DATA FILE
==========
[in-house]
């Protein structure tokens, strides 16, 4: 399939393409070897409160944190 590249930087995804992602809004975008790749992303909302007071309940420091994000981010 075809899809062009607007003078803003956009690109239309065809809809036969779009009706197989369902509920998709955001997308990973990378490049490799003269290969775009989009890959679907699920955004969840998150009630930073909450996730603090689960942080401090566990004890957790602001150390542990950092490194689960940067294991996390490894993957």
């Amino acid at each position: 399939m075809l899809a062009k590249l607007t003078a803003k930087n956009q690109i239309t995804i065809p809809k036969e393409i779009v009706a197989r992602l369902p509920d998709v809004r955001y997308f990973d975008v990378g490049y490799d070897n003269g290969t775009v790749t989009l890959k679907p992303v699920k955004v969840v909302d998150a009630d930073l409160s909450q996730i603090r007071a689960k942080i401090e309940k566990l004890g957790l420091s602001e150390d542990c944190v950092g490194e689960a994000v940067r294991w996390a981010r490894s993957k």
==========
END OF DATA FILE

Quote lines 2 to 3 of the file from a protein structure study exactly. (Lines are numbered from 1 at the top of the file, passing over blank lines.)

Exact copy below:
């Protein structure tokens, strides 16, 4: 399939393409070897409160944190 590249930087995804992602809004975008790749992303909302007071309940420091994000981010 075809899809062009607007003078803003956009690109239309065809809809036969779009009706197989369902509920998709955001997308990973990378490049490799003269290969775009989009890959679907699920955004969840998150009630930073909450996730603090689960942080401090566990004890957790602001150390542990950092490194689960940067294991996390490894993957």
């Amino acid at each position: 399939m075809l899809a062009k590249l607007t003078a803003k930087n956009q690109i239309t995804i065809p809809k036969e393409i779009v009706a197989r992602l369902p509920d998709v809004r955001y997308f990973d975008v990378g490049y490799d070897n003269g290969t775009v790749t989009l890959k679907p992303v699920k955004v969840v909302d998150a009630d930073l409160s909450q996730i603090r007071a689960k942080i401090e309940k566990l004890g957790l420091s602001e150390d542990c944190v950092g490194e689960a994000v940067r294991w996390a981010r490894s993957k």